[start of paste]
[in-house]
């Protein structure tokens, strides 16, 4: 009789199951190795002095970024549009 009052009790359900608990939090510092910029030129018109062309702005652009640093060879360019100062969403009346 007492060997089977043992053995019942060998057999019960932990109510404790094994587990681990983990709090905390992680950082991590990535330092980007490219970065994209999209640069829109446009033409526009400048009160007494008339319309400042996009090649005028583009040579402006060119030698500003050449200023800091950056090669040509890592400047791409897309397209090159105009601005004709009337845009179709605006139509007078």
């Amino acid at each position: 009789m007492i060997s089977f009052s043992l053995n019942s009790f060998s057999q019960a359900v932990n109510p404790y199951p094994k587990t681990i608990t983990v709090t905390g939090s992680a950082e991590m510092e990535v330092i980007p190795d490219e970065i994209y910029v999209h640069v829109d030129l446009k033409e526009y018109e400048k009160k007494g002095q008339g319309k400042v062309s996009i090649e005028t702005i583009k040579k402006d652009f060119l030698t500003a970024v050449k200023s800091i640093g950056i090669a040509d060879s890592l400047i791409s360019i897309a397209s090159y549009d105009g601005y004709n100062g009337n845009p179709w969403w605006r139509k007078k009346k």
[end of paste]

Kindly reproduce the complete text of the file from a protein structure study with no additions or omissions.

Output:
[in-house]
């Protein structure tokens, strides 16, 4: 009789199951190795002095970024549009 009052009790359900608990939090510092910029030129018109062309702005652009640093060879360019100062969403009346 007492060997089977043992053995019942060998057999019960932990109510404790094994587990681990983990709090905390992680950082991590990535330092980007490219970065994209999209640069829109446009033409526009400048009160007494008339319309400042996009090649005028583009040579402006060119030698500003050449200023800091950056090669040509890592400047791409897309397209090159105009601005004709009337845009179709605006139509007078």
């Amino acid at each position: 009789m007492i060997s089977f009052s043992l053995n019942s009790f060998s057999q019960a359900v932990n109510p404790y199951p094994k587990t681990i608990t983990v709090t905390g939090s992680a950082e991590m510092e990535v330092i980007p190795d490219e970065i994209y910029v999209h640069v829109d030129l446009k033409e526009y018109e400048k009160k007494g002095q008339g319309k400042v062309s996009i090649e005028t702005i583009k040579k402006d652009f060119l030698t500003a970024v050449k200023s800091i640093g950056i090669a040509d060879s890592l400047i791409s360019i897309a397209s090159y549009d105009g601005y004709n100062g009337n845009p179709w969403w605006r139509k007078k009346k």